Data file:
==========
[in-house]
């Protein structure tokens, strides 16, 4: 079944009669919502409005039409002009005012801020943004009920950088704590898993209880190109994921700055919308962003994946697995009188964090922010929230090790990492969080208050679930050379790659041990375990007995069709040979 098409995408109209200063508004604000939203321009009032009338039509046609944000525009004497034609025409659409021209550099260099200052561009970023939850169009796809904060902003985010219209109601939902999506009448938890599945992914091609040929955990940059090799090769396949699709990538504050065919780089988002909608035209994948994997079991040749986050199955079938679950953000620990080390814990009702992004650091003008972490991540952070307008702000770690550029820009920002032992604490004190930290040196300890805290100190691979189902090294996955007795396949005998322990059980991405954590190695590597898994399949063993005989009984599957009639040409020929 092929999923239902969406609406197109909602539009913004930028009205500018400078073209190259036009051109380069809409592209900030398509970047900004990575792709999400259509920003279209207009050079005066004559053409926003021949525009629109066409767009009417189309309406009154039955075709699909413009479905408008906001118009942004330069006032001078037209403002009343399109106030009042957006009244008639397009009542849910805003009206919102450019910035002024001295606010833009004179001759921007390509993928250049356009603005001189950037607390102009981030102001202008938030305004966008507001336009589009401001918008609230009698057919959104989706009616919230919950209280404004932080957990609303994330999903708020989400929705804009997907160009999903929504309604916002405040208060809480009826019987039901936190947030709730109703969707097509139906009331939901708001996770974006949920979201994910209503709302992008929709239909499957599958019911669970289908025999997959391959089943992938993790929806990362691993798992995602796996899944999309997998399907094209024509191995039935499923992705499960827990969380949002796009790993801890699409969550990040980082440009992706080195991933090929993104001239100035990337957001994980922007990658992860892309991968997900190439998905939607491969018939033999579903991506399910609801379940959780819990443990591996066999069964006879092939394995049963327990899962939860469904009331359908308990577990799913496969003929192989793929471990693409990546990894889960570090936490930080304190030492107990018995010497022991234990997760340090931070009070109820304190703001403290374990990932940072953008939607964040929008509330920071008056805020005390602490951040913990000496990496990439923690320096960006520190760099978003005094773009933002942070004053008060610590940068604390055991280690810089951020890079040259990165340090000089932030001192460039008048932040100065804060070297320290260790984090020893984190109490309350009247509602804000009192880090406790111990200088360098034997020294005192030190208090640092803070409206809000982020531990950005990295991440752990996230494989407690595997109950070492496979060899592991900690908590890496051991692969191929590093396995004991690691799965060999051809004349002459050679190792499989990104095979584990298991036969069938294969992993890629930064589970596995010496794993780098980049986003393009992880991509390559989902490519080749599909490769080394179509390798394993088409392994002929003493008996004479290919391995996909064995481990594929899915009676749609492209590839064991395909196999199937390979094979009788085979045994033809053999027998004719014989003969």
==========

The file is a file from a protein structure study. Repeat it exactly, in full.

[in-house]
């Protein structure tokens, strides 16, 4: 079944009669919502409005039409002009005012801020943004009920950088704590898993209880190109994921700055919308962003994946697995009188964090922010929230090790990492969080208050679930050379790659041990375990007995069709040979 098409995408109209200063508004604000939203321009009032009338039509046609944000525009004497034609025409659409021209550099260099200052561009970023939850169009796809904060902003985010219209109601939902999506009448938890599945992914091609040929955990940059090799090769396949699709990538504050065919780089988002909608035209994948994997079991040749986050199955079938679950953000620990080390814990009702992004650091003008972490991540952070307008702000770690550029820009920002032992604490004190930290040196300890805290100190691979189902090294996955007795396949005998322990059980991405954590190695590597898994399949063993005989009984599957009639040409020929 092929999923239902969406609406197109909602539009913004930028009205500018400078073209190259036009051109380069809409592209900030398509970047900004990575792709999400259509920003279209207009050079005066004559053409926003021949525009629109066409767009009417189309309406009154039955075709699909413009479905408008906001118009942004330069006032001078037209403002009343399109106030009042957006009244008639397009009542849910805003009206919102450019910035002024001295606010833009004179001759921007390509993928250049356009603005001189950037607390102009981030102001202008938030305004966008507001336009589009401001918008609230009698057919959104989706009616919230919950209280404004932080957990609303994330999903708020989400929705804009997907160009999903929504309604916002405040208060809480009826019987039901936190947030709730109703969707097509139906009331939901708001996770974006949920979201994910209503709302992008929709239909499957599958019911669970289908025999997959391959089943992938993790929806990362691993798992995602796996899944999309997998399907094209024509191995039935499923992705499960827990969380949002796009790993801890699409969550990040980082440009992706080195991933090929993104001239100035990337957001994980922007990658992860892309991968997900190439998905939607491969018939033999579903991506399910609801379940959780819990443990591996066999069964006879092939394995049963327990899962939860469904009331359908308990577990799913496969003929192989793929471990693409990546990894889960570090936490930080304190030492107990018995010497022991234990997760340090931070009070109820304190703001403290374990990932940072953008939607964040929008509330920071008056805020005390602490951040913990000496990496990439923690320096960006520190760099978003005094773009933002942070004053008060610590940068604390055991280690810089951020890079040259990165340090000089932030001192460039008048932040100065804060070297320290260790984090020893984190109490309350009247509602804000009192880090406790111990200088360098034997020294005192030190208090640092803070409206809000982020531990950005990295991440752990996230494989407690595997109950070492496979060899592991900690908590890496051991692969191929590093396995004991690691799965060999051809004349002459050679190792499989990104095979584990298991036969069938294969992993890629930064589970596995010496794993780098980049986003393009992880991509390559989902490519080749599909490769080394179509390798394993088409392994002929003493008996004479290919391995996909064995481990594929899915009676749609492209590839064991395909196999199937390979094979009788085979045994033809053999027998004719014989003969």